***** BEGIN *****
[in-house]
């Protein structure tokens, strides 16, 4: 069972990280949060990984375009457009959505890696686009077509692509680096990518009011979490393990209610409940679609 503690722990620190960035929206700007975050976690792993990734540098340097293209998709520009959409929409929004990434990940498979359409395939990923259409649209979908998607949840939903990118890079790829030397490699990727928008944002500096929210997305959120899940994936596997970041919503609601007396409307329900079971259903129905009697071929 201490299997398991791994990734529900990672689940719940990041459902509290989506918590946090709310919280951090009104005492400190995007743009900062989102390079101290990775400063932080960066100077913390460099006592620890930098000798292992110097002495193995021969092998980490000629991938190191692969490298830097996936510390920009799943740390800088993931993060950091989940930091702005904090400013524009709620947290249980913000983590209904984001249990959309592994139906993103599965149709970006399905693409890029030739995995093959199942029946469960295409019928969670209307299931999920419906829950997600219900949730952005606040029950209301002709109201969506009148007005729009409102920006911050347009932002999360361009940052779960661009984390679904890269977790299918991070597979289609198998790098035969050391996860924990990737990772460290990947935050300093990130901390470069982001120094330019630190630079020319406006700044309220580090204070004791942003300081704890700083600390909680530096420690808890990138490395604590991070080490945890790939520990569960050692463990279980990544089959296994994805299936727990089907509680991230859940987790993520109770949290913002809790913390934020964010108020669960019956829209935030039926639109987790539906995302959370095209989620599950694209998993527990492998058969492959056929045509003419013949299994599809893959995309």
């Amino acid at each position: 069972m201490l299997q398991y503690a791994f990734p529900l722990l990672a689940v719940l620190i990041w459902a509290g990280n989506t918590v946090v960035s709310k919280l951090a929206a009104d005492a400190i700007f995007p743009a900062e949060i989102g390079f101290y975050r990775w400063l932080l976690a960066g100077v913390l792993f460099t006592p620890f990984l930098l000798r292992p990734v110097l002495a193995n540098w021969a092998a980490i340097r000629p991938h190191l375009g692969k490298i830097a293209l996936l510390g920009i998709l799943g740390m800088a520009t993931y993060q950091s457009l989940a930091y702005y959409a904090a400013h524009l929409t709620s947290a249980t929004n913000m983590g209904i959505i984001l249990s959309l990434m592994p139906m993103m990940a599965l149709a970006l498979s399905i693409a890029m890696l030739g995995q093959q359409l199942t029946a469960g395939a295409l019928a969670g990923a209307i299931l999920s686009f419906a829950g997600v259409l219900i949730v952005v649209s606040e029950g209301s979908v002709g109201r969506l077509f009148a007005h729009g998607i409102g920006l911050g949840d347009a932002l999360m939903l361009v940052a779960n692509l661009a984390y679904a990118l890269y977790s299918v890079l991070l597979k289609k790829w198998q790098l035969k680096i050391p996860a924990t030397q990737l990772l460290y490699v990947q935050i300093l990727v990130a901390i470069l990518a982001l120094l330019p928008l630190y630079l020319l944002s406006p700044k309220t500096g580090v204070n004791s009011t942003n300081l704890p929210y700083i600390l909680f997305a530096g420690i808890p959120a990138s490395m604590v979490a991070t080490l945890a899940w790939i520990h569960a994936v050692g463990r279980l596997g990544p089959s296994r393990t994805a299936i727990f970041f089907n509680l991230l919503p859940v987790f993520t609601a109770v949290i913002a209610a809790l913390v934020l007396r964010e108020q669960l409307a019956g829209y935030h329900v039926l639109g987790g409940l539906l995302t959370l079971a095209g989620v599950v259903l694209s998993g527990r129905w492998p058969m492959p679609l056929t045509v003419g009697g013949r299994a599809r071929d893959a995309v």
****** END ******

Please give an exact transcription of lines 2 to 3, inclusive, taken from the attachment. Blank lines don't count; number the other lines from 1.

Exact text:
């Protein structure tokens, strides 16, 4: 069972990280949060990984375009457009959505890696686009077509692509680096990518009011979490393990209610409940679609 503690722990620190960035929206700007975050976690792993990734540098340097293209998709520009959409929409929004990434990940498979359409395939990923259409649209979908998607949840939903990118890079790829030397490699990727928008944002500096929210997305959120899940994936596997970041919503609601007396409307329900079971259903129905009697071929 201490299997398991791994990734529900990672689940719940990041459902509290989506918590946090709310919280951090009104005492400190995007743009900062989102390079101290990775400063932080960066100077913390460099006592620890930098000798292992110097002495193995021969092998980490000629991938190191692969490298830097996936510390920009799943740390800088993931993060950091989940930091702005904090400013524009709620947290249980913000983590209904984001249990959309592994139906993103599965149709970006399905693409890029030739995995093959199942029946469960295409019928969670209307299931999920419906829950997600219900949730952005606040029950209301002709109201969506009148007005729009409102920006911050347009932002999360361009940052779960661009984390679904890269977790299918991070597979289609198998790098035969050391996860924990990737990772460290990947935050300093990130901390470069982001120094330019630190630079020319406006700044309220580090204070004791942003300081704890700083600390909680530096420690808890990138490395604590991070080490945890790939520990569960050692463990279980990544089959296994994805299936727990089907509680991230859940987790993520109770949290913002809790913390934020964010108020669960019956829209935030039926639109987790539906995302959370095209989620599950694209998993527990492998058969492959056929045509003419013949299994599809893959995309």
């Amino acid at each position: 069972m201490l299997q398991y503690a791994f990734p529900l722990l990672a689940v719940l620190i990041w459902a509290g990280n989506t918590v946090v960035s709310k919280l951090a929206a009104d005492a400190i700007f995007p743009a900062e949060i989102g390079f101290y975050r990775w400063l932080l976690a960066g100077v913390l792993f460099t006592p620890f990984l930098l000798r292992p990734v110097l002495a193995n540098w021969a092998a980490i340097r000629p991938h190191l375009g692969k490298i830097a293209l996936l510390g920009i998709l799943g740390m800088a520009t993931y993060q950091s457009l989940a930091y702005y959409a904090a400013h524009l929409t709620s947290a249980t929004n913000m983590g209904i959505i984001l249990s959309l990434m592994p139906m993103m990940a599965l149709a970006l498979s399905i693409a890029m890696l030739g995995q093959q359409l199942t029946a469960g395939a295409l019928a969670g990923a209307i299931l999920s686009f419906a829950g997600v259409l219900i949730v952005v649209s606040e029950g209301s979908v002709g109201r969506l077509f009148a007005h729009g998607i409102g920006l911050g949840d347009a932002l999360m939903l361009v940052a779960n692509l661009a984390y679904a990118l890269y977790s299918v890079l991070l597979k289609k790829w198998q790098l035969k680096i050391p996860a924990t030397q990737l990772l460290y490699v990947q935050i300093l990727v990130a901390i470069l990518a982001l120094l330019p928008l630190y630079l020319l944002s406006p700044k309220t500096g580090v204070n004791s009011t942003n300081l704890p929210y700083i600390l909680f997305a530096g420690i808890p959120a990138s490395m604590v979490a991070t080490l945890a899940w790939i520990h569960a994936v050692g463990r279980l596997g990544p089959s296994r393990t994805a299936i727990f970041f089907n509680l991230l919503p859940v987790f993520t609601a109770v949290i913002a209610a809790l913390v934020l007396r964010e108020q669960l409307a019956g829209y935030h329900v039926l639109g987790g409940l539906l995302t959370l079971a095209g989620v599950v259903l694209s998993g527990r129905w492998p058969m492959p679609l056929t045509v003419g009697g013949r299994a599809r071929d893959a995309v």